Advertisement
Browse Subject Areas
?

Click through the PLOS taxonomy to find articles in your field.

For more information about PLOS Subject Areas, click here.

  • Loading metrics

Correction: Classifiers for Ischemic Stroke Lesion Segmentation: A Comparison Study

  • Oskar Maier,
  • Christoph Schröder,
  • Nils Daniel Forkert,
  • Thomas Martinetz,
  • Heinz Handels

Correction: Classifiers for Ischemic Stroke Lesion Segmentation: A Comparison Study

  • Oskar Maier, 
  • Christoph Schröder, 
  • Nils Daniel Forkert, 
  • Thomas Martinetz, 
  • Heinz Handels
PLOS
x

There is an error in the Conclusions section of the manuscript. The entire Conclusions section was not included. The Conclusions section should read:

In this work, nine different classifiers were used for ischemic stroke lesion segmentation from brain MRI images and evaluated using different ground truth sets and scenarios. Based on the results of this study, it seems justified to recommend RDF classifiers as the basis for method development, as they are fast, stable, and robust. Within this context, alternative features, as well as better pre- and post-processing methods should be investigated. Ischemic stroke lesion segmentation is a difficult problem with uncertain ground truth and a strong dependency on the pre-processing methods. Hence, improvements in this area are as important as developing better classifiers and features.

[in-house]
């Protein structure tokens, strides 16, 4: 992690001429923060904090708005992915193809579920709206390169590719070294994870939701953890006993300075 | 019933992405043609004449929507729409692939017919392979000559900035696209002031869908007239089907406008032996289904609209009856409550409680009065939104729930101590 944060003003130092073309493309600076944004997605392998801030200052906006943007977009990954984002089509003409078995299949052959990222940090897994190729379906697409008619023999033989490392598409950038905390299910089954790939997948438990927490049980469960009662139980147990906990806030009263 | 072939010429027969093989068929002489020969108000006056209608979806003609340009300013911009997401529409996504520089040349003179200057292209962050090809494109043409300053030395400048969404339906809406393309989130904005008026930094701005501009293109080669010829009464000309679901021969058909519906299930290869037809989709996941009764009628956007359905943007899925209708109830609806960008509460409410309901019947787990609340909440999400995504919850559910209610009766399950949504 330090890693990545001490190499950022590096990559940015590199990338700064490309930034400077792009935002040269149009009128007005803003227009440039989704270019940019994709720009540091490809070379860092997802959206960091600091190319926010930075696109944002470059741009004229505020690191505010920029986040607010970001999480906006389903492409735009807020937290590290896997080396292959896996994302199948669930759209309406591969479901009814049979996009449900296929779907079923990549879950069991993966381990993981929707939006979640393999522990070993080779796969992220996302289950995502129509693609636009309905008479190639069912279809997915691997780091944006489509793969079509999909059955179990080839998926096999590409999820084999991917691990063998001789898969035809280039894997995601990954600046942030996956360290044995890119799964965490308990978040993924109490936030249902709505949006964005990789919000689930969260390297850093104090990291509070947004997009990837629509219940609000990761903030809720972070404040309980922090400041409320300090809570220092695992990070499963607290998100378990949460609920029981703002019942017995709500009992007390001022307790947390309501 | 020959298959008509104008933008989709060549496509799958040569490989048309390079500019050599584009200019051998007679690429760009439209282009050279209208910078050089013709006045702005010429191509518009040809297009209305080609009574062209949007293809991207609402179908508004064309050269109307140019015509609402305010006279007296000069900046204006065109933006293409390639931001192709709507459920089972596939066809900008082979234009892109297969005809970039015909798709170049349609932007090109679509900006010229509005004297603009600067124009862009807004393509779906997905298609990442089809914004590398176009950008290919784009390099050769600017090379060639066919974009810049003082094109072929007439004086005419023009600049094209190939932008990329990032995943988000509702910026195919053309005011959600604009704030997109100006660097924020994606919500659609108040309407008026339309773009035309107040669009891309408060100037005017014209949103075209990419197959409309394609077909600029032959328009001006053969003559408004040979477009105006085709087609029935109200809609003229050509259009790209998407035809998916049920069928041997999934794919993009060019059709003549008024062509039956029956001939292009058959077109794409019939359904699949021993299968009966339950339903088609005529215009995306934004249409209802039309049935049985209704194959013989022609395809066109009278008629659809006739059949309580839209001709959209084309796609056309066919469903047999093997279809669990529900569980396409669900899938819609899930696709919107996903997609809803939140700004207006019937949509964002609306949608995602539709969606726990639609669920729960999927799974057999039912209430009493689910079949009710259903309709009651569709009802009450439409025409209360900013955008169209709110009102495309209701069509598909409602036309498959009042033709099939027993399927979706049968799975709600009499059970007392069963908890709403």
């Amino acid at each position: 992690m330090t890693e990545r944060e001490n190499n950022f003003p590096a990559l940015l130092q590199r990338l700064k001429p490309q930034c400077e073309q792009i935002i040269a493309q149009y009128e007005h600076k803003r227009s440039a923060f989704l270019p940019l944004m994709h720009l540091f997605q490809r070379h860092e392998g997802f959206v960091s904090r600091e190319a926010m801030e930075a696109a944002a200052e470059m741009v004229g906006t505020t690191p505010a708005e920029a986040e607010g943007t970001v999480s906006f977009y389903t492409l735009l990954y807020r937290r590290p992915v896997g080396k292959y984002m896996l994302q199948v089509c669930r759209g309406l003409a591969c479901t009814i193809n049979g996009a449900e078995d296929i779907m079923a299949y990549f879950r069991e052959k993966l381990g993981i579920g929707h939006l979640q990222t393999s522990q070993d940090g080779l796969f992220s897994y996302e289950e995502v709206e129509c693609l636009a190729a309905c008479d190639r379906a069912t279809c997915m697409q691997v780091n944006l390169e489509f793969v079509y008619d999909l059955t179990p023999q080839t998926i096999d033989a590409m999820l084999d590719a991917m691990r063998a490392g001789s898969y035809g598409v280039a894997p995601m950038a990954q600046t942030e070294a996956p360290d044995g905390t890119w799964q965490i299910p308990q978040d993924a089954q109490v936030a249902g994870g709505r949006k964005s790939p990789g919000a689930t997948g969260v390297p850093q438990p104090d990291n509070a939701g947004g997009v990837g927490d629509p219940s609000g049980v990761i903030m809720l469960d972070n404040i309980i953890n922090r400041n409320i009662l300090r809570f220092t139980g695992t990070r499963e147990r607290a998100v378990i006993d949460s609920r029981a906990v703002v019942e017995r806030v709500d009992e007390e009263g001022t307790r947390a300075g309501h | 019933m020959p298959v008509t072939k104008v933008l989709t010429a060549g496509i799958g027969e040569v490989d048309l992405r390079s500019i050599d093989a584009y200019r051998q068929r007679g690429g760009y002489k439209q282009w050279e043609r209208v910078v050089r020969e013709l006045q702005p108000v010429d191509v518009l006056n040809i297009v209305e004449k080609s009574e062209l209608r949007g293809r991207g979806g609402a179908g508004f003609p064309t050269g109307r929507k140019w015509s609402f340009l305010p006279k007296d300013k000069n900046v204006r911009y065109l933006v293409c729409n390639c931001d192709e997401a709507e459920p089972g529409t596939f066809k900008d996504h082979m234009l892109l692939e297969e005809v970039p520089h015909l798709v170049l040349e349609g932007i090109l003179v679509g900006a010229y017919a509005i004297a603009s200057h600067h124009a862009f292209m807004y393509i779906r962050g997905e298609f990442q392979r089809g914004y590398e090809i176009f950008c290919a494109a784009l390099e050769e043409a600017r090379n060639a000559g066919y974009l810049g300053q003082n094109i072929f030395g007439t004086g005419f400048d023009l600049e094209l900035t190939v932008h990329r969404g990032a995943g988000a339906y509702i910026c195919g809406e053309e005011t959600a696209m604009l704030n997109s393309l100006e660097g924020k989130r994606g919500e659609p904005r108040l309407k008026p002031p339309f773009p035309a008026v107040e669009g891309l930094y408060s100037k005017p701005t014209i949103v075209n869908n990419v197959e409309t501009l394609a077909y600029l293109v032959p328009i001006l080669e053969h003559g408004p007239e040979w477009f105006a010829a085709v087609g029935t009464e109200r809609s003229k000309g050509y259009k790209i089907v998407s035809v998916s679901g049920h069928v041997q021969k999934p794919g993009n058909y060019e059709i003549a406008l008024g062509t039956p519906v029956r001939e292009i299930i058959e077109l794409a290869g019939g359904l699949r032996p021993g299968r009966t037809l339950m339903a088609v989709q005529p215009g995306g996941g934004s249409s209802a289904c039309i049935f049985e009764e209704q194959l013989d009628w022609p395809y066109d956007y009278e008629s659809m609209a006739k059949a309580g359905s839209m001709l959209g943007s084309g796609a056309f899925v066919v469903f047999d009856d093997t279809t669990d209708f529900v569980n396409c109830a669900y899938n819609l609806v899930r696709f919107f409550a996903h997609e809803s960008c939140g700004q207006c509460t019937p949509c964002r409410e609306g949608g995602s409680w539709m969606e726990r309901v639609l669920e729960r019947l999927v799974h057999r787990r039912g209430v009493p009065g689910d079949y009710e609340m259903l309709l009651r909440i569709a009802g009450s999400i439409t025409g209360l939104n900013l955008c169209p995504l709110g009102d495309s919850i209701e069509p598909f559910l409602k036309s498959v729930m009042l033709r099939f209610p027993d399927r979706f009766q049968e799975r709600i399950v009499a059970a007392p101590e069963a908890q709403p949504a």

While the obtained RDF classification results outperform all previously published methods, human observer accuracy is not yet reached and ischemic stroke lesion segmentation remains a complicated problem. Apart from RDF classifiers, convolutional neural networks appear to hold more potential for improvement and should be employed in use-cases where accuracy is considered more important than speed, usability, and ease-of-configuration.

While this study compared different classifier solutions for ischemic stroke lesion segmentation in detail, the results have been obtained under the premise of a single type of pre-processing and a fixed set of features (except in the case of the CNN). It would be desirable to investigate the influence of different features and pre-processing decisions on the segmentation results.

Furthermore, the presented methods have been devised and implemented by a single team of researchers. An open-for-all comparison, as e.g. the scheduled ISLES Challenge at the forthcoming MICCAI 2015 conference, will provide a greater insight in the difficult problem of stroke lesion segmentation.

There is an error in Table 2 as well as Table 3. The caption for each table is missing. The authors have provided the corrected version here.

Trained with GTG, evaluated on GTG, average computed over 31/37 cases, stars denote significant difference to best-performing method (in bold) with ** = p < 0.01 and * = p < 0.05, train-times given for a single training round, value after ± denotes the standard deviation.

Trained with GTG, evaluated on GTG, average computed over 33/37 cases, stars denote significant difference to best-performing method (in bold) with ** = p < 0.01 and * = p < 0.05, value after ± denotes the standard deviation.

Reference

  1. 1. Maier O, Schröder C, Forkert ND, Martinetz T, Handels H (2015) Classifiers for Ischemic Stroke Lesion Segmentation: A Comparison Study. PLoS ONE 10(12): e0145118. pmid:26672989